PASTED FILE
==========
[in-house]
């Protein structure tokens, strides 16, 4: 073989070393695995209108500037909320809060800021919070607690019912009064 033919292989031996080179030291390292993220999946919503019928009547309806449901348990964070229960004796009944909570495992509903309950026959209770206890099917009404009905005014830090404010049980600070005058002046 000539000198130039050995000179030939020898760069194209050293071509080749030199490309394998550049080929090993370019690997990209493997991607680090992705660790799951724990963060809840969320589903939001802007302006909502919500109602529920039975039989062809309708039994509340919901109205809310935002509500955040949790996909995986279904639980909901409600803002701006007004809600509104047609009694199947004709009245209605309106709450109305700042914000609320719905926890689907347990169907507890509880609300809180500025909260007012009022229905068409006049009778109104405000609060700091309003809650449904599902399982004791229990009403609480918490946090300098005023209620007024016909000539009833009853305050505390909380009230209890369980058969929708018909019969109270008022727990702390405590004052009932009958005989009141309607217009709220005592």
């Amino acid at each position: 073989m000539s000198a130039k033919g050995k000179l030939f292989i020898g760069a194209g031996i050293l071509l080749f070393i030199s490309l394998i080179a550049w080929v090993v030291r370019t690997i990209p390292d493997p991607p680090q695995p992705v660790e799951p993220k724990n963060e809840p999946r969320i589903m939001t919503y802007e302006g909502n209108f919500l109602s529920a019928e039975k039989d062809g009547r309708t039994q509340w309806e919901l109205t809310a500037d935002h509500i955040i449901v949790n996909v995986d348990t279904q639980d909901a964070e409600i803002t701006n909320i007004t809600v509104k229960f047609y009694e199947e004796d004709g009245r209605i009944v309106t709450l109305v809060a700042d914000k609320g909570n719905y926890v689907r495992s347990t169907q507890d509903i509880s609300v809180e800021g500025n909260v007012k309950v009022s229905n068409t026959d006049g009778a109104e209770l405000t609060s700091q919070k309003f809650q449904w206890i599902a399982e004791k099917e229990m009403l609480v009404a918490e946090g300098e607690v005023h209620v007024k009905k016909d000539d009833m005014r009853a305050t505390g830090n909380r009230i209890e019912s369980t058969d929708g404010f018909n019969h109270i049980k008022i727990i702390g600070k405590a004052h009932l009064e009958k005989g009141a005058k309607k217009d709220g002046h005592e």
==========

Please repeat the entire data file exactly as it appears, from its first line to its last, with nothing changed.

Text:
[in-house]
């Protein structure tokens, strides 16, 4: 073989070393695995209108500037909320809060800021919070607690019912009064 033919292989031996080179030291390292993220999946919503019928009547309806449901348990964070229960004796009944909570495992509903309950026959209770206890099917009404009905005014830090404010049980600070005058002046 000539000198130039050995000179030939020898760069194209050293071509080749030199490309394998550049080929090993370019690997990209493997991607680090992705660790799951724990963060809840969320589903939001802007302006909502919500109602529920039975039989062809309708039994509340919901109205809310935002509500955040949790996909995986279904639980909901409600803002701006007004809600509104047609009694199947004709009245209605309106709450109305700042914000609320719905926890689907347990169907507890509880609300809180500025909260007012009022229905068409006049009778109104405000609060700091309003809650449904599902399982004791229990009403609480918490946090300098005023209620007024016909000539009833009853305050505390909380009230209890369980058969929708018909019969109270008022727990702390405590004052009932009958005989009141309607217009709220005592």
């Amino acid at each position: 073989m000539s000198a130039k033919g050995k000179l030939f292989i020898g760069a194209g031996i050293l071509l080749f070393i030199s490309l394998i080179a550049w080929v090993v030291r370019t690997i990209p390292d493997p991607p680090q695995p992705v660790e799951p993220k724990n963060e809840p999946r969320i589903m939001t919503y802007e302006g909502n209108f919500l109602s529920a019928e039975k039989d062809g009547r309708t039994q509340w309806e919901l109205t809310a500037d935002h509500i955040i449901v949790n996909v995986d348990t279904q639980d909901a964070e409600i803002t701006n909320i007004t809600v509104k229960f047609y009694e199947e004796d004709g009245r209605i009944v309106t709450l109305v809060a700042d914000k609320g909570n719905y926890v689907r495992s347990t169907q507890d509903i509880s609300v809180e800021g500025n909260v007012k309950v009022s229905n068409t026959d006049g009778a109104e209770l405000t609060s700091q919070k309003f809650q449904w206890i599902a399982e004791k099917e229990m009403l609480v009404a918490e946090g300098e607690v005023h209620v007024k009905k016909d000539d009833m005014r009853a305050t505390g830090n909380r009230i209890e019912s369980t058969d929708g404010f018909n019969h109270i049980k008022i727990i702390g600070k405590a004052h009932l009064e009958k005989g009141a005058k309607k217009d709220g002046h005592e």